Generally speaking, people don’t like “being used.” When a friend borrows money and never repays it, I can feel “used.” When I meet someone at a party and spend the next half hour listening to him talk about himself, I can feel “used.” When I have made dinner for my family, set and cleared the table, and washed all the dishes myself, I can feel “used.” These experiences and others like them can be unpleasant. While I might not be conscious or determined enough to avoid them, I can certainly complain about them. I seem to believe, first, that such experiences should not happen to me and, second, that they are always someone else’s fault.

But the truth is that people use each other all the time. The very nature of fitting together, of plugging into each other, means that I am just as active in being used as others are in using me. I may not be conscious of the purposes my actions accomplish for me. I may only be conscious of what others are getting out of me and the negative emotions I feel about that. But I am active in every interaction, even those in which I am utterly passive, for doing nothing counts as a meaningful move in relationships and interactions.

And having emotions counts. It is interesting to note that in all of the examples above being used can accomplish some valuable, “positive” emotional purposes:

  • I might enjoy feeling generous and indispensable to my friend when I lend her money. I might also relish, perhaps unconsciously, the belief that I am morally superior to her when she fails to pay me back. Her use of me, then, can feed a positive self-image that I want to maintain because it accomplishes my purpose of feeling good about myself.
  • If I expect to be invisible at parties, to be left standing in a corner by myself, I might welcome and even attract people who need to talk nonstop, as if at a wall. The feeling of being needed and occupied could be a great relief. And the sense that I am invisible might also comfort me, as it would confirm a basic belief about myself that previous experiences at parties has helped to shape. Like many relational patterns, this one might be unflattering, but at least it would be familiar.
  • Being hyper responsible and super competent is a reward in itself. Unfortunately, earning that reward requires others to be irresponsible and incompetent. Once again, by doing everyone’s work, I can feel superior to them, a feeling that my simmering resentment reinforces.

In these scenarios I am certainly being used by others for their purposes. But I am also using them for mine. Some of these purposes are noble; others are undermining. Often they are unconscious, and they are fundamentally emotional. But they are always present, the underlying “good” reasons for why I do what I do.

So the bad news about being used is that I am always complicit, whether I am conscious of it or not. I might want to believe that I am at my family’s mercy, that they can “make” me do and feel things, but the truth is that they cannot. I am, in fact, in charge of my own actions and responsible for managing my own emotions. So while I might blame my family for letting me do all the work at dinner, I am the only one I can legitimately blame for, well, doing all the work at dinner. And I can wonder how I am benefiting from taking all this work on.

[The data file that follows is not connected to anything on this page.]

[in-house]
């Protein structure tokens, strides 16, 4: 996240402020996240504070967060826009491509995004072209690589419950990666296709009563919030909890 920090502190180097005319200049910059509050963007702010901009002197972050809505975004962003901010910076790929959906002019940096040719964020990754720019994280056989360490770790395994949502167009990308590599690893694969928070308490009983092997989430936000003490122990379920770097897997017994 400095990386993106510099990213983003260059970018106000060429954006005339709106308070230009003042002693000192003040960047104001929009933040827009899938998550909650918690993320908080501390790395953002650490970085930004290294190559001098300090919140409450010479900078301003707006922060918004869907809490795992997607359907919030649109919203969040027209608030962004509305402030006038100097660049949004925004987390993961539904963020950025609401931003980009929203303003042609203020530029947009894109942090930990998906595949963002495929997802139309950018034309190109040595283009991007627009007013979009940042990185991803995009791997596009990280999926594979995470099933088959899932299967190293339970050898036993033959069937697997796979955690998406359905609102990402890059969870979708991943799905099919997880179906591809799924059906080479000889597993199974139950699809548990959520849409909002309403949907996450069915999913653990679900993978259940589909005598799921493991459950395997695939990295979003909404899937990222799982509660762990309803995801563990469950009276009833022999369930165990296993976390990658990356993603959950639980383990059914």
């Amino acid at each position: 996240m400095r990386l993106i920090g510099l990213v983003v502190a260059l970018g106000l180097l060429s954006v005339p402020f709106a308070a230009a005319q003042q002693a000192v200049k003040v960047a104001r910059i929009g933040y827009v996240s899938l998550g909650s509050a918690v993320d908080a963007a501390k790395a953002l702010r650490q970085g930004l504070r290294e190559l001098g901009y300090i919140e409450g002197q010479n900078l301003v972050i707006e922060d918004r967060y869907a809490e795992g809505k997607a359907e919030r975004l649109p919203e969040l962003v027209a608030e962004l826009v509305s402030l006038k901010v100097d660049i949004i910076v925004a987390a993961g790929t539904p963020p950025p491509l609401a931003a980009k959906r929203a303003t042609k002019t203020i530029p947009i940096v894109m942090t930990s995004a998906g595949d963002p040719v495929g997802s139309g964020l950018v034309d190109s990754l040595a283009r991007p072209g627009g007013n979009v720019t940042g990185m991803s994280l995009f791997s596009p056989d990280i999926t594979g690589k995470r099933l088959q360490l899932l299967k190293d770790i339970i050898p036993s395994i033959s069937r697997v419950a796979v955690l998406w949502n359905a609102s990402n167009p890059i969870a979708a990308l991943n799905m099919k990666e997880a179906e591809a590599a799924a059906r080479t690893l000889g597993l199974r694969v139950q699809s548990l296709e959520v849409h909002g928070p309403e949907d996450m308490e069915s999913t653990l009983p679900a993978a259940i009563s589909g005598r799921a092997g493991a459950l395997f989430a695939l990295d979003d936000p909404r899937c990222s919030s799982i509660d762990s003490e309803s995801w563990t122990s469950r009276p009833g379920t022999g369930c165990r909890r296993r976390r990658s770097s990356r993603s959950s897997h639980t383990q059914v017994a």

Whether and How

The good news is that I can make conscious choices about whether and how I am used. The next time I find myself cornered at a party, I can excuse myself with “So sorry — I’ve got to go check in with a friend.” Or after listening to my conversational partner for 15 minutes, I can ask him to go grab me another Fresca. By making choices about whether to be used — “No, thanks” — or how to be used — “Sure, I’ll do this for you, but you need to do something for me” — I reduce the probability of feeling resentful or shamed. I am also managing reality; that is, I am embracing the fact that people use and are used but that I do not need to be a victim if I do not want to.

There is real danger, though, in decided whether or how to be used. Standing up for oneself, as those in subordinate positions know all too well, can activate the wrath and violence of those in power. Children, people of color, women, people who are attracted to members of the same sex, members of certain religions, and others who are “different’ and disempowered have historically suffered extreme consequences for “being uppity.” The choice to resist being used can feel, in these cases, like no choice at all.

Even when the stakes are not life threatening, there is often little incentive to rock the boat. Telling my broke friend a firm “no” could trigger extremely uncomfortable responses: wheedling, the silent treatment, wrath, slander, violence, abandonment. It is not difficult to understand why many people consent to be used rather than face the unpredictable, possibly hurtful, sometimes dangerous consequences of refusing.

Another way of putting this is that it can be easier to “take it personally” (to collaborate with and perpetuate others’ use of you) than to “not take it personally” (to decide whether and how to be used). Taking it personally can result in perpetual repeats of the same galling situation or in impulsive, emotional action that temporarily relieves one person while hurting and confusing others. Not taking it personally means detaching, seeing the situation for what it is — an instance of using and being used, pure and simple — and deciding what to do about it.

— pp. 94-97, The Feeling of Teaching: Using Emotions and Relationships to Transform the Classroom